Moving out of the Central Pavilion’s initial, rather confined spaces, the work of Liu Ye and Abdullah Al Saadi sit well alongside each other. Ye’s paintings of blank book covers and blank open pages instil a sense of calm while speaking of censorship and hidden knowledge. The Chinese artist’s father was a children’s book author at the time of the Cultural Revolution and the importance of literature comes through in the stark simplicity of Ye’s canvases.

Likewise, the hidden scrolls that make up Al Saadi’s diaries, inventively concealed within an array of tins, infer strategies and meanings that go beyond their reference to the discovery of the Dead Sea Scrolls.

Joy and fear echo through the works of Hijra Waheed and Rachel Rose, in keeping with the title of the pavilion their work is part of. With room to breathe, Waheed’s exhibition of exquisite oil paintings on tin, gouache on masonite, and hundreds of negative glass slides convey an ambiguous narrative of migration and geography. Peaceful and destructive in turns, the seductive oil paintings contain a sense of ominous foreboding.

Rose’s vivid animation of a domestic animal venturing into a suburban wilderness could be an analogy for the current sense of unknown in our wider geopolitics – a domestic scene becomes that of a catastrophe.

Books – in particular the uncovering of knowledge and alternate histories – are a recurring theme throughout Macel’s nine pavilions.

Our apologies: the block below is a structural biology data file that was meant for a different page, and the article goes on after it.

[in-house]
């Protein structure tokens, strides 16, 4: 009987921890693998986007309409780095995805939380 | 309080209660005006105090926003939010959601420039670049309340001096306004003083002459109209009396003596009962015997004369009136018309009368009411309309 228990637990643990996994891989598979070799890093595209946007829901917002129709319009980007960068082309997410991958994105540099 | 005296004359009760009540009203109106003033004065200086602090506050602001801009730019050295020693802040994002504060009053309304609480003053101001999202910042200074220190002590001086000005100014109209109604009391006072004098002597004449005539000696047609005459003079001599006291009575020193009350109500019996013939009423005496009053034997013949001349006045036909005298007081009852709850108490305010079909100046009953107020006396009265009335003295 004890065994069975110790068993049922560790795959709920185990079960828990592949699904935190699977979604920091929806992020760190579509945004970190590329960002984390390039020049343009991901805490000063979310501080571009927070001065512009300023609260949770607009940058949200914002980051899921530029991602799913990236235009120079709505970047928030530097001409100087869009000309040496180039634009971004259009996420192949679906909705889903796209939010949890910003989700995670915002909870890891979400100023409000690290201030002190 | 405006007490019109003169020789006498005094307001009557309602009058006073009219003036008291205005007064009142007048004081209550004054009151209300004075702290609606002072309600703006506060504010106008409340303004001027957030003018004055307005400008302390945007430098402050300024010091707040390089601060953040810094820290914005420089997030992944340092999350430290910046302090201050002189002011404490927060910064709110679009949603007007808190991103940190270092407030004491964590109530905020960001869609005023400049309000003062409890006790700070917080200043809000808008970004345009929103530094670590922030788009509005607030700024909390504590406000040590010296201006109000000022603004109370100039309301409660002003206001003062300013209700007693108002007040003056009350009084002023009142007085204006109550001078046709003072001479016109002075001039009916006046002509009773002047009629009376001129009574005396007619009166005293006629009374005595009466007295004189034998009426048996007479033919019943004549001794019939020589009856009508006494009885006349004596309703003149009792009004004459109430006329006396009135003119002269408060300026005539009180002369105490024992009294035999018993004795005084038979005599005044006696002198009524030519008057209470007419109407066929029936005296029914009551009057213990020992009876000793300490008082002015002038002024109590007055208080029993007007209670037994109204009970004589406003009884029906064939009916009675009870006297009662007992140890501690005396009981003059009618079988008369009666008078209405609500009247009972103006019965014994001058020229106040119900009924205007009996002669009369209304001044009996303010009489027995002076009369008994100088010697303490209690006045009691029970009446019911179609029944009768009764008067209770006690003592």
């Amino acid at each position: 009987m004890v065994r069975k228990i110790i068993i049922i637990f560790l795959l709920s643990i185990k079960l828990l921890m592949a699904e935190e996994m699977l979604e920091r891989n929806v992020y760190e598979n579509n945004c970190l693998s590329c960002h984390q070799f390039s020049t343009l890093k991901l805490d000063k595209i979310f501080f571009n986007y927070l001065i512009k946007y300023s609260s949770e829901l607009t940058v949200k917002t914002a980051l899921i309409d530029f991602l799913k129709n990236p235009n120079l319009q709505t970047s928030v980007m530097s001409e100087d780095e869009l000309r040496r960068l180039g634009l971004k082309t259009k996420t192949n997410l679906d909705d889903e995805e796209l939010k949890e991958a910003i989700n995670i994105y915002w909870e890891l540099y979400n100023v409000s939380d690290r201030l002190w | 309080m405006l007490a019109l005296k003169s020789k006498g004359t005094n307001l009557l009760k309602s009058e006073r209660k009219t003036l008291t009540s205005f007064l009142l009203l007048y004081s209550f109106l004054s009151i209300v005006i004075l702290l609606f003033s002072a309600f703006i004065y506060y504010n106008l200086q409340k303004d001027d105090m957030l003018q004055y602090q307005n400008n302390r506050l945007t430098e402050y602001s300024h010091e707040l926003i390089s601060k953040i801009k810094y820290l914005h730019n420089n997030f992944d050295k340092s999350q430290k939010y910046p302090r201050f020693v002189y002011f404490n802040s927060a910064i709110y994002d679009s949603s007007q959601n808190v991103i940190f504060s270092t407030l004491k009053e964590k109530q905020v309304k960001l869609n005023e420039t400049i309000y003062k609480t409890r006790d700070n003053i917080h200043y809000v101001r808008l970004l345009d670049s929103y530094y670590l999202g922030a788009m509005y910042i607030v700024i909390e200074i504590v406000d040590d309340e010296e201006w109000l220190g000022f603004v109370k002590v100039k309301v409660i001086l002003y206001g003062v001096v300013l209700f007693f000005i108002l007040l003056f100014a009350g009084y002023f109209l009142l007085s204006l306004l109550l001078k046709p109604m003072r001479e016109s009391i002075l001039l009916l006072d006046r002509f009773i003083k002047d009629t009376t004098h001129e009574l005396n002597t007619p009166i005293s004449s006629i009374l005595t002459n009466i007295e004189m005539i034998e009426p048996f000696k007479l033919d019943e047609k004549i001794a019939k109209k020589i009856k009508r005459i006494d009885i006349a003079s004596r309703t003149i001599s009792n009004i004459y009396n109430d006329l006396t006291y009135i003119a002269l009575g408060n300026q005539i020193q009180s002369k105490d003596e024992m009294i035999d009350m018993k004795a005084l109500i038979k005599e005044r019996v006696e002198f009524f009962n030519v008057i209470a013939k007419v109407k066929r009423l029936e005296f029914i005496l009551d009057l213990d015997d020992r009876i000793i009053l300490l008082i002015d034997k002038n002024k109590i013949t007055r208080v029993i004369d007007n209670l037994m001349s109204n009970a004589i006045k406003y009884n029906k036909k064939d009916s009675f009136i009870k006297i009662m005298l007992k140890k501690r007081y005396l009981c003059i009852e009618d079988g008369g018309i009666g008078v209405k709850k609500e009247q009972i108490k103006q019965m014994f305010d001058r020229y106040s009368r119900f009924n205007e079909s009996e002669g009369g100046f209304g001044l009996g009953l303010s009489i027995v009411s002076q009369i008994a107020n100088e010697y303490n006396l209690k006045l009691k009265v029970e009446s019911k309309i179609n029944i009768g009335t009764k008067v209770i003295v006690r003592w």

Information-heavy at times, the Arsenale begins with the Pavilion of the Common, positing a shared history between the lesser-known participatory rituals of the American Anna Halprin, the French and Spanish collaborative quartet Antoni Miralda / Joan Rabascall / Dorothée Selz / Jaume Xifra, and the Paris and Bogota-based artist Marcos Ávila Forero. It continues through to the Pavilion of Time and Infinity, where Edith Dekyndt and Alicja Kwade magically complete the viewer’s journey through the artery of the Arsenale.

Dekyndt’s use of transient materials such as dust or silver leaf results in sculptures of beauty and profundity. Conveying immensity and weight, her silver leaf-covered curtain is a mountainous backdrop to the immeasurably light rectangle of dust on the floor, lit by a moving projector. As the light slowly moves, a performer delicately sweeps the dust in order to keep the shape illuminated.

Kwade’s walk-through installation, WeltenLinie, also transforms the objects within it. Reflected and mirroring each other, they become greater than their individual parts – a sense of wonder and calm pervades.

Macel’s show does not contain the majesty of Massimiliano Gioni’s 55th or Okwui Enwezor’s 56th International exhibitions, which each took full advantage of the architecture and scale of the Arsenale. Preferring a different curatorial approach, Macel privileges an archival and art historical overview of the artworks that doesn’t always lend itself to the specificity of the exhibition spaces they occupy.

While some works within the exhibition find it hard to breathe, perhaps better suited to a more intimate exhibition space, along with Dekyndt and Kwade a number of installations fill the Arsenale to its height, successfully managing their presence in terms of space and content. Frank Erhard Walther, winner of the Golden Lion for the Best Artist of ‘Viva Arte Viva’, presents brightly coloured rectangles of fabric that require a human body – preferably the audience – to complete the work.